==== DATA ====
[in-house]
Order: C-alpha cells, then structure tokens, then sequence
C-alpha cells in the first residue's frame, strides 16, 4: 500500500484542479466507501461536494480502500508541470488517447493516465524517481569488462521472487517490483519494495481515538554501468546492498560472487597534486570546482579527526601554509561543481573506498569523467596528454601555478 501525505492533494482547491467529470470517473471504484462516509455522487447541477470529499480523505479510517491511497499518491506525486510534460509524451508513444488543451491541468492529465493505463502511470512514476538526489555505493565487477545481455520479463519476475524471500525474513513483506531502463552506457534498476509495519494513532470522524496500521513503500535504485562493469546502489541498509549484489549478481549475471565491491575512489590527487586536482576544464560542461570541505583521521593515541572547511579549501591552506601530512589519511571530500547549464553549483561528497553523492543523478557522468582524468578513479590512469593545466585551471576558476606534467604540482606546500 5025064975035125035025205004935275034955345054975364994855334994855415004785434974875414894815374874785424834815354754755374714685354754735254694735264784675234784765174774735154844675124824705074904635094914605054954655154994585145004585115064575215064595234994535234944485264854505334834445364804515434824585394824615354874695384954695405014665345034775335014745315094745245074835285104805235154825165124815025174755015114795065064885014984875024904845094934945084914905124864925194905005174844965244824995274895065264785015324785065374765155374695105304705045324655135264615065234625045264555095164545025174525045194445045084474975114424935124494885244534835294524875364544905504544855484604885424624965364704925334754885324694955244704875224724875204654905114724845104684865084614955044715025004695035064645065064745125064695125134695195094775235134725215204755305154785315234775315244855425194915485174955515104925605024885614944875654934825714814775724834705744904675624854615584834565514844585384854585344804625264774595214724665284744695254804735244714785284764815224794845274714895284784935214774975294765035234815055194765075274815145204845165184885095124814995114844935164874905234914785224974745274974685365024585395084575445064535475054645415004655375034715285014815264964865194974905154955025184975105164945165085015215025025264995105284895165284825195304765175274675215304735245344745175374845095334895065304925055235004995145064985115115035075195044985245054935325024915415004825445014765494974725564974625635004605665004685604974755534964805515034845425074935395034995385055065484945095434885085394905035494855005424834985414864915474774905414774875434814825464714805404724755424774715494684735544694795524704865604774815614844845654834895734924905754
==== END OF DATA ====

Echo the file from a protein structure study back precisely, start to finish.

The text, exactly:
[in-house]
Order: C-alpha cells, then structure tokens, then sequence
C-alpha cells in the first residue's frame, strides 16, 4: 500500500484542479466507501461536494480502500508541470488517447493516465524517481569488462521472487517490483519494495481515538554501468546492498560472487597534486570546482579527526601554509561543481573506498569523467596528454601555478 501525505492533494482547491467529470470517473471504484462516509455522487447541477470529499480523505479510517491511497499518491506525486510534460509524451508513444488543451491541468492529465493505463502511470512514476538526489555505493565487477545481455520479463519476475524471500525474513513483506531502463552506457534498476509495519494513532470522524496500521513503500535504485562493469546502489541498509549484489549478481549475471565491491575512489590527487586536482576544464560542461570541505583521521593515541572547511579549501591552506601530512589519511571530500547549464553549483561528497553523492543523478557522468582524468578513479590512469593545466585551471576558476606534467604540482606546500 5025064975035125035025205004935275034955345054975364994855334994855415004785434974875414894815374874785424834815354754755374714685354754735254694735264784675234784765174774735154844675124824705074904635094914605054954655154994585145004585115064575215064595234994535234944485264854505334834445364804515434824585394824615354874695384954695405014665345034775335014745315094745245074835285104805235154825165124815025174755015114795065064885014984875024904845094934945084914905124864925194905005174844965244824995274895065264785015324785065374765155374695105304705045324655135264615065234625045264555095164545025174525045194445045084474975114424935124494885244534835294524875364544905504544855484604885424624965364704925334754885324694955244704875224724875204654905114724845104684865084614955044715025004695035064645065064745125064695125134695195094775235134725215204755305154785315234775315244855425194915485174955515104925605024885614944875654934825714814775724834705744904675624854615584834565514844585384854585344804625264774595214724665284744695254804735244714785284764815224794845274714895284784935214774975294765035234815055194765075274815145204845165184885095124814995114844935164874905234914785224974745274974685365024585395084575445064535475054645415004655375034715285014815264964865194974905154955025184975105164945165085015215025025264995105284895165284825195304765175274675215304735245344745175374845095334895065304925055235004995145064985115115035075195044985245054935325024915415004825445014765494974725564974625635004605665004685604974755534964805515034845425074935395034995385055065484945095434885085394905035494855005424834985414864915474774905414774875434814825464714805404724755424774715494684735544694795524704865604774815614844845654834895734924905754